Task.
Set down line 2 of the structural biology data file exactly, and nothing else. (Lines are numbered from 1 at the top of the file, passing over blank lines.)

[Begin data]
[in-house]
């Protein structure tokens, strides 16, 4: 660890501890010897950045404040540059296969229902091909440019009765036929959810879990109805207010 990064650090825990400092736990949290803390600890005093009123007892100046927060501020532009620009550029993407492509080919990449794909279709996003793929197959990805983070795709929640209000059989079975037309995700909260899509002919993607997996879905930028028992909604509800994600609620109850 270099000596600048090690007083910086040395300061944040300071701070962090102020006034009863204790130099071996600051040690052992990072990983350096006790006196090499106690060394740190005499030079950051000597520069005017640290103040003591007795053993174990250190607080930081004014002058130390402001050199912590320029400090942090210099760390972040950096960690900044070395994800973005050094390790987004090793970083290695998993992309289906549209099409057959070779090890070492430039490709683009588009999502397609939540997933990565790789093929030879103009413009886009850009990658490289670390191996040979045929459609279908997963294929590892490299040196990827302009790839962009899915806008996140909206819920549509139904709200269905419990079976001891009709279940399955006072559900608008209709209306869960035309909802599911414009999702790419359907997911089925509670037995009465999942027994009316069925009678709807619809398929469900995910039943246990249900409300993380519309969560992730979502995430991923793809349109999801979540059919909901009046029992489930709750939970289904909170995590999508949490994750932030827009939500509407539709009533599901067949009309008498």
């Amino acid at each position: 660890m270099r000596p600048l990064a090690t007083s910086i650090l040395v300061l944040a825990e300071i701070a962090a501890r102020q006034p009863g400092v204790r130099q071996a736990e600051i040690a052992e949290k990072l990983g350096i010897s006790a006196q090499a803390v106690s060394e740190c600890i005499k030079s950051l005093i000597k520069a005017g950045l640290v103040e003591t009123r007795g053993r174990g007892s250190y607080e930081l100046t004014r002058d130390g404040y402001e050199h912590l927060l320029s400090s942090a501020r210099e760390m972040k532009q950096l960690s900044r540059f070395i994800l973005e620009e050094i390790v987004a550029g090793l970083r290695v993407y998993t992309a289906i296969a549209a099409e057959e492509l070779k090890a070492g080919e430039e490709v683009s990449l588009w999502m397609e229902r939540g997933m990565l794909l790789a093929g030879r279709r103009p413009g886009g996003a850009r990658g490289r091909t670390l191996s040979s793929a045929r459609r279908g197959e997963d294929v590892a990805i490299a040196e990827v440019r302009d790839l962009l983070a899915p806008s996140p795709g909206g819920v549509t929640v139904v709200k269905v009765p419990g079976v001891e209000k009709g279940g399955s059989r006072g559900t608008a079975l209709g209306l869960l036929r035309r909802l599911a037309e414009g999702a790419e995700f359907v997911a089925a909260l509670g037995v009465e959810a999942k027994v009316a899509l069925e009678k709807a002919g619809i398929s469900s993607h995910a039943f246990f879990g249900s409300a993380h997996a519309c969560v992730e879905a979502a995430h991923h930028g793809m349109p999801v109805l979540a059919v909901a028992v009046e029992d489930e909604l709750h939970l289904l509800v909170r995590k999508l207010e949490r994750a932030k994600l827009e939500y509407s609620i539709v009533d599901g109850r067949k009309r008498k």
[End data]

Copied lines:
């Protein structure tokens, strides 16, 4: 660890501890010897950045404040540059296969229902091909440019009765036929959810879990109805207010 990064650090825990400092736990949290803390600890005093009123007892100046927060501020532009620009550029993407492509080919990449794909279709996003793929197959990805983070795709929640209000059989079975037309995700909260899509002919993607997996879905930028028992909604509800994600609620109850 270099000596600048090690007083910086040395300061944040300071701070962090102020006034009863204790130099071996600051040690052992990072990983350096006790006196090499106690060394740190005499030079950051000597520069005017640290103040003591007795053993174990250190607080930081004014002058130390402001050199912590320029400090942090210099760390972040950096960690900044070395994800973005050094390790987004090793970083290695998993992309289906549209099409057959070779090890070492430039490709683009588009999502397609939540997933990565790789093929030879103009413009886009850009990658490289670390191996040979045929459609279908997963294929590892490299040196990827302009790839962009899915806008996140909206819920549509139904709200269905419990079976001891009709279940399955006072559900608008209709209306869960035309909802599911414009999702790419359907997911089925509670037995009465999942027994009316069925009678709807619809398929469900995910039943246990249900409300993380519309969560992730979502995430991923793809349109999801979540059919909901009046029992489930709750939970289904909170995590999508949490994750932030827009939500509407539709009533599901067949009309008498």